When looking for the right type of laminating film, there are a few considerations that you’ll need to keep in mind. For instance, the type of project you need it for and the laminator that you’re going to be using.
Using the wrong type of laminating film in a laminator can ruin both your project and your machine, so it’s important that you get it right.
Thermal Laminating Film
Thermal laminators that use heat are the most standard type used. Laminators like this use a thermal laminating film that is activated by heat.
This type of laminating film is commonly used to laminate documents, ID cards, posters, and restaurant menus.
Low Melt Film
Low melt film is a middle ground between cold and thermal laminating, although it still falls under the thermal banner. Because it has a lower melting point, this type of film is commonly used for digital prints and artwork.
Cold Lamination Film
Cold laminators use pressure instead of heat, and they are designed to be used with laminating roll film that contains a pressure-sensitive adhesive. These machines, and by extension the rolls of lamination film, are available in a wide variety of sizes, allowing them to be used for a lot of projects.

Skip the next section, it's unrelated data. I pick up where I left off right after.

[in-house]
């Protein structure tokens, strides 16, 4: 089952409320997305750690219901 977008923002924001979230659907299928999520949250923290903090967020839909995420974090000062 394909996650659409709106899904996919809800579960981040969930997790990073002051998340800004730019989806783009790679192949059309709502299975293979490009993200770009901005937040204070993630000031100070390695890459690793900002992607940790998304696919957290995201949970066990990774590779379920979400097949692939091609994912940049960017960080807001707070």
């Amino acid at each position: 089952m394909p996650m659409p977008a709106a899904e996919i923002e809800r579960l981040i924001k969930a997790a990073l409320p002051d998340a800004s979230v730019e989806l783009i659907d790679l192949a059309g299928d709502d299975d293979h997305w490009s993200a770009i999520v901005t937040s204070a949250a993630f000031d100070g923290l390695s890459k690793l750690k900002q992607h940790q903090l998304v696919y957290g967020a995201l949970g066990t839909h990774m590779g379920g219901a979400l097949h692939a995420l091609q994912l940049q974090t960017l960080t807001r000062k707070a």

Finishes and Thickness
Once you learn what type of film is best to use for your lamination machine, you can start to consider the finish and the thickness of your film.
A matte film reduces glare and fingerprints, although it does have a duller finish than standard glossy film. However, glossy film, while shinier, usually allows for more detail and brighter colors to show through. For this reason, glossy finishes are commonly used for ID cards and when trying to grab someone’s attention.
As for thickness, the thickness of lamination film is measured by mils. One mil equals 1/1000th of an inch. 1.5 mil film is very thin and it is great when the primary purpose is protection. It is also the most affordable option.
10 mil film is much thicker and harder to bend, making it a good choice for things that need a lot of protection or will be handled quite often. Many ID cards, reference guides or emergency procedure documents use thicker films like this, as it allows them to resist more damage and stay in good shape longer.
The Right Film For You
If you’re ever unsure about what kind of laminating film is right for you, don’t risk making the wrong choice and ruining your machine. Speak to a film distributor to learn more about the types of film your machine can use, as well as what finish or thicknesses may be best for your project.